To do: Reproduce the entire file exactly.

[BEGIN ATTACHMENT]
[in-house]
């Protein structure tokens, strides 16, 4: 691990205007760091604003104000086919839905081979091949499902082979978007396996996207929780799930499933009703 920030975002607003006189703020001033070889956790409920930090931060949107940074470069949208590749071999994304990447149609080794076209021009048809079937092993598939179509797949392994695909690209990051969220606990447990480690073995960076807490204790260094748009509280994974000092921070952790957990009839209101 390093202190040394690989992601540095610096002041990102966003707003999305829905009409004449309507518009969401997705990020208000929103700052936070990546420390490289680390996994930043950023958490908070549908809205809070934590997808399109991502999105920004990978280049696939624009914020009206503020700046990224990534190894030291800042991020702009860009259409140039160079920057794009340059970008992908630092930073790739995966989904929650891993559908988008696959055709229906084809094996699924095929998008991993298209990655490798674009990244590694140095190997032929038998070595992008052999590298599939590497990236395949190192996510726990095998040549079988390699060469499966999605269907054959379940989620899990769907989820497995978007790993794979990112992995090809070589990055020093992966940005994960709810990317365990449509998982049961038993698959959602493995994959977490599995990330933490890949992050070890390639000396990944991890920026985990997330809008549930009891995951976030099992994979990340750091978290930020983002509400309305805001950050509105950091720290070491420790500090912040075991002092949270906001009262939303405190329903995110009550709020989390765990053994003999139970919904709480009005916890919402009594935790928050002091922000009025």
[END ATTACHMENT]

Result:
[in-house]
């Protein structure tokens, strides 16, 4: 691990205007760091604003104000086919839905081979091949499902082979978007396996996207929780799930499933009703 920030975002607003006189703020001033070889956790409920930090931060949107940074470069949208590749071999994304990447149609080794076209021009048809079937092993598939179509797949392994695909690209990051969220606990447990480690073995960076807490204790260094748009509280994974000092921070952790957990009839209101 390093202190040394690989992601540095610096002041990102966003707003999305829905009409004449309507518009969401997705990020208000929103700052936070990546420390490289680390996994930043950023958490908070549908809205809070934590997808399109991502999105920004990978280049696939624009914020009206503020700046990224990534190894030291800042991020702009860009259409140039160079920057794009340059970008992908630092930073790739995966989904929650891993559908988008696959055709229906084809094996699924095929998008991993298209990655490798674009990244590694140095190997032929038998070595992008052999590298599939590497990236395949190192996510726990095998040549079988390699060469499966999605269907054959379940989620899990769907989820497995978007790993794979990112992995090809070589990055020093992966940005994960709810990317365990449509998982049961038993698959959602493995994959977490599995990330933490890949992050070890390639000396990944991890920026985990997330809008549930009891995951976030099992994979990340750091978290930020983002509400309305805001950050509105950091720290070491420790500090912040075991002092949270906001009262939303405190329903995110009550709020989390765990053994003999139970919904709480009005916890919402009594935790928050002091922000009025």